Allowing pets, owners to be buried together? Bill doesn't fly in Louisiana Senate committee _lowres

Advocate Photo by MARK BALLARD -- V.M. Wheeler, right, and his veterinarian, Brian Melius, both of Metairie, are interviewed after testifying for legislation that would allow pets to be buried with their owners. The bill was deferred by a Louisiana Senate committee on Tuesday.

V.M. Wheeler ran into his veterinarian, Brian Melius, at breakfast one morning in Metairie. They talked of Wheeler’s desire to be buried with his two Cavalier King Charles spaniels.

Lots of people do it, Melius said. He and his wife had put the cremated remains of his parents’ dogs in their coffins. But, he added, it’s not exactly legal. Louisiana law only addresses the burial of humans.

“It was a total surprise to me,” said Wheeler, a lawyer who is single and views his two big-eyed, floppy-eared dogs as his immediate family.

Sen. Conrad Appel, R-Metairie, whose wife also had slipped the cremated remains of pet dachshunds into the casket of her mother, pushed Senate Bill 166 on Tuesday. He said the measure would clarify the law and clearly allow the burial of pets with their owners. The burials would have to be arranged in advance and in writing. Internment would take place in a special section of the cemetery, specifically for owners and their pets.

But Louisiana cemetery owners opposed the legislation, and the members of Senate Judiciary A Committee agreed with them — voting without objection to defer the measure, which Appel said pretty much ends consideration for this legislative session.

Gerald Melancon, a funeral director from Carencro, said he and other owners aren’t against the concept. But Appel’s SB166, as written, would create problems for them. “There are a lot of issues in here that need to be clarified,” Melancon said, waving a copy of the measure.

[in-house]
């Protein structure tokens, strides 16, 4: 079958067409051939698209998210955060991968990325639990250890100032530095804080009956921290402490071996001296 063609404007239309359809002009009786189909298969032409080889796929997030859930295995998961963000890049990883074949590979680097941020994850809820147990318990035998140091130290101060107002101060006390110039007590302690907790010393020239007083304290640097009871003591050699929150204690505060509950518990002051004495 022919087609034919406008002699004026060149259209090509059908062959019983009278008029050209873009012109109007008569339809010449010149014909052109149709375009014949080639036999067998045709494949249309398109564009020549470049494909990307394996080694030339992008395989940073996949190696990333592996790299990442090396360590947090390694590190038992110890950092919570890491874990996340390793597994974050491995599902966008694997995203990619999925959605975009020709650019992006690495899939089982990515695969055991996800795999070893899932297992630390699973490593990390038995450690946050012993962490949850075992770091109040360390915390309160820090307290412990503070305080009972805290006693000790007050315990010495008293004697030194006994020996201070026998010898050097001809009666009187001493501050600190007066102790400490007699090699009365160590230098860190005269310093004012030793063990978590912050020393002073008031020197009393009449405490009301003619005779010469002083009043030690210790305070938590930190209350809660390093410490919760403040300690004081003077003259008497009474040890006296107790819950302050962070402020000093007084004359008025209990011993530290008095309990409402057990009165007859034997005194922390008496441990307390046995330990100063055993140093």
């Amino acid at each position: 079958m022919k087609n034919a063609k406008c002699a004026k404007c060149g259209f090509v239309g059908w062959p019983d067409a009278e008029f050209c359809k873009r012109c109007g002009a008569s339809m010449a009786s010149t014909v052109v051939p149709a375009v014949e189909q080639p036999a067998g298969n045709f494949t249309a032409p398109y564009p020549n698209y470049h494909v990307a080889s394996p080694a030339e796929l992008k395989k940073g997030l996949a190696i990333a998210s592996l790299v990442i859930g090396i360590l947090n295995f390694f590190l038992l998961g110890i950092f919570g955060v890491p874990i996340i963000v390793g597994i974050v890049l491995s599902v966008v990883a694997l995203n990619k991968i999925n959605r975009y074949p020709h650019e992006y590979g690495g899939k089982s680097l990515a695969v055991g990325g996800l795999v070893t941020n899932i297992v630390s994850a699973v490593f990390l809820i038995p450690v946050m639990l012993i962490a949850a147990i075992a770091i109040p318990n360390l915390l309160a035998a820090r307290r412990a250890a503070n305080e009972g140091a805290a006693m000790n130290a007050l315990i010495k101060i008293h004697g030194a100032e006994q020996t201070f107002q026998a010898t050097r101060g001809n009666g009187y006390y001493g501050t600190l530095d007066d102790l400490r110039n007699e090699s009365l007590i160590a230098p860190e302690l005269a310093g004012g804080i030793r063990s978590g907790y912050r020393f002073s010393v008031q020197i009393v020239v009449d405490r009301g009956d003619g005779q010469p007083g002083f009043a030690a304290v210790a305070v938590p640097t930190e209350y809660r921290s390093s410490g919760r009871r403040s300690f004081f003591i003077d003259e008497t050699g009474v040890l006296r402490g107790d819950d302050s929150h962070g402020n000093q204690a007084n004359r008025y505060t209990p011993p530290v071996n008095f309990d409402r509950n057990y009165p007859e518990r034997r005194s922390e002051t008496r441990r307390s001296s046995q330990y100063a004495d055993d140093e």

For instance, the legislation would require cemeteries to keep records on the name and species of the pet. But the software used to keep up with the human interred doesn’t include any place for that information. Then there’s the issue of how to handle a spouse who wants to be buried with a pet but also next to their deceased spouse who already is buried in a section of the cemetery where pets are not allowed.

“It’s going to mess up everything,” Melancon said. “We’ll be back here next year to fix this law.”

Melancon also is the chairman of the Louisiana Cemetery Board, which regulates burial grounds. The board took no position on the measure.

Appel said the cemeteries wouldn’t be required to allow pets to be buried with people. “It’s totally optional,” he said.

Appel said he would work with Melancon and bring a revised version of the legislation back next year.

New York and New Jersey allow cremated human remains to be buried with a pet but only in a pet cemetery. Pennsylvania allows cemeteries to have three sections: one for humans, one for pets and an area for both. Virginia passed a law in 2014 permitting cemeteries to have clearly marked sections where pets and humans may be buried alongside one another.

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